Every parent I know struggles with how to balance screen-time in their home. And not only are screens here to stay, but the digital world will continue to rapidly evolve with new. Not only are screens here to stay, but the digital world will continue to rapidly evolve with new devices and new ways to draw our children's attention from the world around them. We as parents are forging a new path: how to create a healthy lifestyle, balance, and maintain family connections with screens in our life.
Let me share five quick ways we have successfully brought some balance into our home:
Having crayons, paper, scissors, tape, glue, string, puzzles, games, and educational toys, like Brackitz building toy, can help in getting rid of “I’m bored.”
Guess what? Your children are watching you 24/7. Your children watch and learn; from every move, you make how to be an adult. (No pressure!) Set limits for yourself to make sure that you are setting an example of what healthy screen-time management is.
Have clear time and time-limits on how long your children are allowed to be on a device goes a long way in setting expectations. In our home, after all of the chores and schoolwork are done, the kiddos are allowed to have 30 minutes of age-appropriate screen-time of their choosing. If my two children cooperate, they are allowed to combine their screen-time (this works for smaller families). For me, the goal is that they have to compromise and cooperate with each other in order to get the benefit of more screen-time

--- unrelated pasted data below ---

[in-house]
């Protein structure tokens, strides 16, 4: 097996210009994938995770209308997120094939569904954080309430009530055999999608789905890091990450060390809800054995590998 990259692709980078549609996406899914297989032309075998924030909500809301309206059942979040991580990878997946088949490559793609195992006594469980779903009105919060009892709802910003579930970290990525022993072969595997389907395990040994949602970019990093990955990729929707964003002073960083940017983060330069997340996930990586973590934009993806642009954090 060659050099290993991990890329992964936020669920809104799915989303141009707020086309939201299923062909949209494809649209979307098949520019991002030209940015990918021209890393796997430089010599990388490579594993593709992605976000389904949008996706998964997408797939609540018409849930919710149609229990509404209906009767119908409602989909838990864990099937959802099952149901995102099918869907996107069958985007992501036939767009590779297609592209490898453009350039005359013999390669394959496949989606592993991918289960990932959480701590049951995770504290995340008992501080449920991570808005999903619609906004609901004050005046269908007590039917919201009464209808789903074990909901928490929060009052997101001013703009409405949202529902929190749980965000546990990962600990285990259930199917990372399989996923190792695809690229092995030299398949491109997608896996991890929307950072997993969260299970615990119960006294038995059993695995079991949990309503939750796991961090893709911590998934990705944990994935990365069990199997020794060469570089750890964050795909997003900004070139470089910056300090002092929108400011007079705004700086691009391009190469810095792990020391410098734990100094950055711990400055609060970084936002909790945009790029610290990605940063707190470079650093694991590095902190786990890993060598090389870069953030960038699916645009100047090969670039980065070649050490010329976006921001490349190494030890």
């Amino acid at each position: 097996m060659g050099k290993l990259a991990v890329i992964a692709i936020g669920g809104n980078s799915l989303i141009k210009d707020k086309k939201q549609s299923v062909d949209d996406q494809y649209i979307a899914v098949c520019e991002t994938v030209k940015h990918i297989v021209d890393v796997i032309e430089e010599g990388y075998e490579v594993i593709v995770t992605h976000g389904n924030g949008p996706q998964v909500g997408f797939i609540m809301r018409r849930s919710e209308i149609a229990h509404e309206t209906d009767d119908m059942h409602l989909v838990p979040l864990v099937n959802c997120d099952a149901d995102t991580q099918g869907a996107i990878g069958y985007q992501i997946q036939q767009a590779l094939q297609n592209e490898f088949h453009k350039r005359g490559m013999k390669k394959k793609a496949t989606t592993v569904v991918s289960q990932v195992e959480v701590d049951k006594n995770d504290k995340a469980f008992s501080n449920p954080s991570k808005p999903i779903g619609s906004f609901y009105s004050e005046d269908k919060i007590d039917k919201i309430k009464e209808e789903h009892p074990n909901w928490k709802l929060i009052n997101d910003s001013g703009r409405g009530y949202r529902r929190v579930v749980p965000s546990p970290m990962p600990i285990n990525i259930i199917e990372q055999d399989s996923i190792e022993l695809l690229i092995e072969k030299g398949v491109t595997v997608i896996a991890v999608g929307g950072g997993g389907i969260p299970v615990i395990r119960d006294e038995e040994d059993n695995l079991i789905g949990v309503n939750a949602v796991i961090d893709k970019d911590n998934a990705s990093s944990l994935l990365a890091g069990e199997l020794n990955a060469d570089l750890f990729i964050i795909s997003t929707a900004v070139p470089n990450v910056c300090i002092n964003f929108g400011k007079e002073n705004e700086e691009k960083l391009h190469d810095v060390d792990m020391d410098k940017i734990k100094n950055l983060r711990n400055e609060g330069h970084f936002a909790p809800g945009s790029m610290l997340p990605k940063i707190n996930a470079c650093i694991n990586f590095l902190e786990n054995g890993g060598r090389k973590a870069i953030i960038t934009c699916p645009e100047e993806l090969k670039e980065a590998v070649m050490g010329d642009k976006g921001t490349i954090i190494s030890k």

Every Sunday night we watch a movie as a family. This has been a nice compromise and built a family culture around stories.
No screens at the table. We ask questions about our day, tell funny stores and enjoy each others company. We have some exceptions to this rule:
First, we talk about tomorrow's schedule together at the dinner table. All of our events are on an electronic calendar.
Second, often while we are talking, there is a burning question that just has to be answered. i.e. Does water really go counter-clockwise in the southern hemisphere? Answer: No
Your kids may not thank you right away, but they will be happier and healthier with more unplugged time, more time for unstructured play, family time, and balance.
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